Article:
There were ledgers, shopping list with the price of everything next to it. Some of the items had been crossed out - they were too expensive to buy.
|My Gran is the little girl at the front, with her two brothers, her mother (my G-Grandmother) and her father, (my GG-Grandfather)|
And there was a book of sums, where my GG Grandmothers was trying to stretch the money out for the week. What could she do without?
And as I looked at all these amazing things, I smiled, because their concerns are the same concerns that we have now. Paying the rent. Shopping. Recording births and deaths. Maybe the customs would be foreign, but the rhythm of life was the same.
Another family member presented me with letters from The Great War. These letters were from my Great Grandparents to my Grandfather while he was stationed out in Egypt. Some of them made me laugh, and others made me cry. Reading those words, which were written over a hundred years ago, I could, as a mother, understand the fear beneath the encouragement as my Great Grandmother wrote about the weather and the price of flour. She wrote about mundane things that circled the fact that her son was in a foreign country fighting a war. The letters would always end with, "It will not be long, and you will be home. Have patience and may God bless you and keep you safe." Thankfully he came home.
|My Great Grandparents on my Grandfather's side|
I was told the story of my Great Uncle, who was in a bomber squadron in WW2. He had completed his first tour of duty, but he volunteered to go back for a second. Then one day the dreaded letter came. He was missing over the channel, presumed dead. My Great Grandmother was so distraught that she foolishly went to a fortune-teller who told her that one day her son would come home – she believed her, but he never did.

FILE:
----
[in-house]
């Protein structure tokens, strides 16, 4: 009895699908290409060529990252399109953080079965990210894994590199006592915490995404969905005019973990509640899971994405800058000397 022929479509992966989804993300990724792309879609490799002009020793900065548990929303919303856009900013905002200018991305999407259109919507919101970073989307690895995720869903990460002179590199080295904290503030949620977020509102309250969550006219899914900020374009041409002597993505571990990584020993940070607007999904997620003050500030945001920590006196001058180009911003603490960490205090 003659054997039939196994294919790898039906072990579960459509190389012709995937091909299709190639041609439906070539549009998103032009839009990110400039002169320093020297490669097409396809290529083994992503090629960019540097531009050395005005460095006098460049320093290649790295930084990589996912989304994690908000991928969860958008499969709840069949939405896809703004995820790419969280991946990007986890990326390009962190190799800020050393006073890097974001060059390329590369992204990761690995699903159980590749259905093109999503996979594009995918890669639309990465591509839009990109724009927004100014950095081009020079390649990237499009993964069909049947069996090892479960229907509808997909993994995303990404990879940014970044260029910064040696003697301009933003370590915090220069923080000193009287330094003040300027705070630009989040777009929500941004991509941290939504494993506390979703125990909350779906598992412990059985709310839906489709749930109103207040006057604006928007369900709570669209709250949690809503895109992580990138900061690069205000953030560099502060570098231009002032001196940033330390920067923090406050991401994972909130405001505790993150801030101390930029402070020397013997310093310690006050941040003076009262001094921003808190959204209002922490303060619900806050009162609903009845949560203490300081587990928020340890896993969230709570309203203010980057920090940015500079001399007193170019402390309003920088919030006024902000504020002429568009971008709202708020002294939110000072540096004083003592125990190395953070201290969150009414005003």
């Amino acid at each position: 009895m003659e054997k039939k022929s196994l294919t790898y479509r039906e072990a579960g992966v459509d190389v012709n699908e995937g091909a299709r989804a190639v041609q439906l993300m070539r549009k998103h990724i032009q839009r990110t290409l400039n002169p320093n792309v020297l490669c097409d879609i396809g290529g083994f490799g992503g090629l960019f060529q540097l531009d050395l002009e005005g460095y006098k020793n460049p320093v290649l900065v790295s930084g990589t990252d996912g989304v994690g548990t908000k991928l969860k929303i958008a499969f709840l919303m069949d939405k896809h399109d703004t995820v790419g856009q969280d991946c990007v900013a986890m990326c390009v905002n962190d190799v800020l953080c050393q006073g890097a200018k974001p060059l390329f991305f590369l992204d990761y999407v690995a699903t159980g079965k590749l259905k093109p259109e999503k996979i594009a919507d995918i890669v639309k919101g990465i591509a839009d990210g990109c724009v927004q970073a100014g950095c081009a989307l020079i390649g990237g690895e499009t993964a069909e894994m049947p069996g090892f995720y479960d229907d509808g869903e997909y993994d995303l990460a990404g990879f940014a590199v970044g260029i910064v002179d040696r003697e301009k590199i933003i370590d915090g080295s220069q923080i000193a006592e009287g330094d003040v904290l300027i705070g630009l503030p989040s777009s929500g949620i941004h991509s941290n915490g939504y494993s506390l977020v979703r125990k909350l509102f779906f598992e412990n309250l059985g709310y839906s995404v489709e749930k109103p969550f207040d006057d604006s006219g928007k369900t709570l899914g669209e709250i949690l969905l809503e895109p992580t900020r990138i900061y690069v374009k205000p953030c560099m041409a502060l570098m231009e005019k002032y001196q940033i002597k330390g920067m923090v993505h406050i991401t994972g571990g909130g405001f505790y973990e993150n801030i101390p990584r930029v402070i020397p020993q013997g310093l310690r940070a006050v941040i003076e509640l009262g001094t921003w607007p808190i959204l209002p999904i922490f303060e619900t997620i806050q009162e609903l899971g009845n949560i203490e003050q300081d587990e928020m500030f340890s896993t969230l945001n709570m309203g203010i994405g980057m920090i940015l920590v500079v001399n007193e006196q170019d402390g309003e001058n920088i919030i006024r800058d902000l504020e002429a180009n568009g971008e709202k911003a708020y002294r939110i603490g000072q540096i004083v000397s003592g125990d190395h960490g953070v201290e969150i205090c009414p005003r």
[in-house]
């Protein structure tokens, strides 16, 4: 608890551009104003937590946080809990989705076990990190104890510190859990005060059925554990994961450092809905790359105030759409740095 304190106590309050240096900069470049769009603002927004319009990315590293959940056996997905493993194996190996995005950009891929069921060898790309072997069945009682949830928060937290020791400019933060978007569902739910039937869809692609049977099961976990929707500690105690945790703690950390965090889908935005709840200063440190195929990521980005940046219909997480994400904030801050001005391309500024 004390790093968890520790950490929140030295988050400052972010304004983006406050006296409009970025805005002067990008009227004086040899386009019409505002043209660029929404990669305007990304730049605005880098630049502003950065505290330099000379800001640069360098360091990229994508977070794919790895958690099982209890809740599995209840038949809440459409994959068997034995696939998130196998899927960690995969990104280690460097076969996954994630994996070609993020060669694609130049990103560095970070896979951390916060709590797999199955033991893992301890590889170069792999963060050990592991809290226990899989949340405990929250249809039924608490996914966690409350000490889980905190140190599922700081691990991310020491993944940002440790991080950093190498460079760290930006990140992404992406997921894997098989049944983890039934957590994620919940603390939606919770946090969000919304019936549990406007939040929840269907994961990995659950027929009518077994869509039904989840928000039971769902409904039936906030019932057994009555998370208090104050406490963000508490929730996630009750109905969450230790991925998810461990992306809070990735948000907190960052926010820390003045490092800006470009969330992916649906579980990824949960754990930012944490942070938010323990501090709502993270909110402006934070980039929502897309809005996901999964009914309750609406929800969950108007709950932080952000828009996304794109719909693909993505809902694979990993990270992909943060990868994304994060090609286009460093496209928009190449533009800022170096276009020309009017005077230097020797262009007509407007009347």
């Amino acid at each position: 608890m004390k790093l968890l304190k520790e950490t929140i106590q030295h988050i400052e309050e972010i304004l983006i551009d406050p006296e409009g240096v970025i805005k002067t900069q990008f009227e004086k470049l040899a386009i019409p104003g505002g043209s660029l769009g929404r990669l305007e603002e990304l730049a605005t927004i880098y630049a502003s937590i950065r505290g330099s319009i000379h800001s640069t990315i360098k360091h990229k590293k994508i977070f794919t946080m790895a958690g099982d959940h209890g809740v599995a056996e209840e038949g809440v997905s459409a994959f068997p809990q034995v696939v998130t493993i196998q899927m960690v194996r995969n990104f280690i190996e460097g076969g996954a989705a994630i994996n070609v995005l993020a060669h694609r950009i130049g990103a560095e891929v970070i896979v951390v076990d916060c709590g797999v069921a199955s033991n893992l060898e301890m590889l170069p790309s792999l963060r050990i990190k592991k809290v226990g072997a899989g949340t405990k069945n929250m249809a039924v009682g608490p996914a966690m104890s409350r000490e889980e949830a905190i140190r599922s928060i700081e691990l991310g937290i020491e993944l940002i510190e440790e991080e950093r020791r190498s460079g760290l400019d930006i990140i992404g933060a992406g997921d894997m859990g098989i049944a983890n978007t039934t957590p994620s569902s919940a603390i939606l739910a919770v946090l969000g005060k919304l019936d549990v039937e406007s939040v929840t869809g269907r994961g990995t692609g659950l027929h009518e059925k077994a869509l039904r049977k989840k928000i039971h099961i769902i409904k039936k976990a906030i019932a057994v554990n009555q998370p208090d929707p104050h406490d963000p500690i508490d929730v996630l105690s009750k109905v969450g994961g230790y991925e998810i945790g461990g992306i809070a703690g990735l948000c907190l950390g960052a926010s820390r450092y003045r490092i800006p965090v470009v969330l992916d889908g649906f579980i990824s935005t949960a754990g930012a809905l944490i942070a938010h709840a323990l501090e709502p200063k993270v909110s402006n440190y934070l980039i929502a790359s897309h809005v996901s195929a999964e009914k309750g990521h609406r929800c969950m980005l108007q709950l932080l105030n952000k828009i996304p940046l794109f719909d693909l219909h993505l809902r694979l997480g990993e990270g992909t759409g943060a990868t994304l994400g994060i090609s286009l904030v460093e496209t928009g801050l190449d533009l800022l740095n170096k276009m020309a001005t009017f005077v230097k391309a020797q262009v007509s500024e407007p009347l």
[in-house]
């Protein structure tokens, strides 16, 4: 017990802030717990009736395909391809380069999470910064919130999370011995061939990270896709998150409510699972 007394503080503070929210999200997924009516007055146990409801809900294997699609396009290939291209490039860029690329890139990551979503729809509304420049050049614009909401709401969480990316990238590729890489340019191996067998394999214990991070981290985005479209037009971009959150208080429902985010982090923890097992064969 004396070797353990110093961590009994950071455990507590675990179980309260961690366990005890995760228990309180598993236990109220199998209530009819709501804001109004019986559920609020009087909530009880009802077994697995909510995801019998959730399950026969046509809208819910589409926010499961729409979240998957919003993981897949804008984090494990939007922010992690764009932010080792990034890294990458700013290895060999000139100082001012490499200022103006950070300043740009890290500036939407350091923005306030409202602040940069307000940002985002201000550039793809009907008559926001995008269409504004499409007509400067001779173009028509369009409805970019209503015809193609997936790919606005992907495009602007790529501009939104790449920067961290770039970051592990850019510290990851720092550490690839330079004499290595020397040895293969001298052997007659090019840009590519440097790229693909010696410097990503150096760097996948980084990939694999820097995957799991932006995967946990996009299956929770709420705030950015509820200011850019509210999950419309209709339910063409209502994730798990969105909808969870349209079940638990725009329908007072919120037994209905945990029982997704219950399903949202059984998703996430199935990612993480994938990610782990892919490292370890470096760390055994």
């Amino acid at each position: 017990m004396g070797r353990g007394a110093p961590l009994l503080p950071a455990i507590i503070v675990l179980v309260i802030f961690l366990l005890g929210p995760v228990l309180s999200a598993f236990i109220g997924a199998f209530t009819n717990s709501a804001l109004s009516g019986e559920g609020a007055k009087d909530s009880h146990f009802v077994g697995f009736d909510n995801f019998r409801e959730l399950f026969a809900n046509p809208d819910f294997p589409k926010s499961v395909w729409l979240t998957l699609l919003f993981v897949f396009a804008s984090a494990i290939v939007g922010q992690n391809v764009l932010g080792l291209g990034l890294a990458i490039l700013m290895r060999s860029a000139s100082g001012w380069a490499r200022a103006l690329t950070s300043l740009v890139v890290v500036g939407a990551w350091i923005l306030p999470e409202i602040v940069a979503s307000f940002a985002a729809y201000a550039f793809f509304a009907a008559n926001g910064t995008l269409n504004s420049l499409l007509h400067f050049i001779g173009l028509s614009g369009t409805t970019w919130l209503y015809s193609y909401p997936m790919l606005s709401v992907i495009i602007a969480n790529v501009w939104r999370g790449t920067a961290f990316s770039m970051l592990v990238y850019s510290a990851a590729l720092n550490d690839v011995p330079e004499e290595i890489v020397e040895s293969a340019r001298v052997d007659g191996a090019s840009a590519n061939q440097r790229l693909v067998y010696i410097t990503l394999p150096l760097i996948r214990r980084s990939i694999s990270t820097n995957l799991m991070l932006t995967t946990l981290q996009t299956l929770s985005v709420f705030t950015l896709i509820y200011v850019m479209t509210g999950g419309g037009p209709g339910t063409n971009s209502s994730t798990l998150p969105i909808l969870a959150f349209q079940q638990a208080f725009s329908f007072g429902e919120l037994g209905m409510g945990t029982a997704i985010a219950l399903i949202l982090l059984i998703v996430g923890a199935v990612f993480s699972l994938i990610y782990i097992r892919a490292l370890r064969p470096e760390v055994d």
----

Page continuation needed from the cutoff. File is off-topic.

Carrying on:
|My Great Uncles in his RAF uniform.|
These names on a family tree suddenly came to mean more than a date of when they were born and where they died. Suddenly, I could fill in those missing years of their lives. I could see their handwriting. I could smile along with them as they communicated news in their letters. I could flick through the pages of a book and know that this was a treasured possession. I could take a dried brittle buttonhole and lay in the palm of my hand and know that this had been so important to that couple, my many great grandparents, that they wanted to keep a memento of their special day, forever. The forget-me-nots suddenly took on a whole new meaning.
And I knew that Hartley was wrong when he said the past is a foreign country. The customs may be very different to what we know now, but some things are the same in every generation, and they always will be. Love, hope, joy and grief. We have a lot in common, and there is a great deal that our ancestors can still teach us.
Now, I guess you want to know about those Vikings, Scotland, and the Tudors. Did I find them? Or was it just a family myth?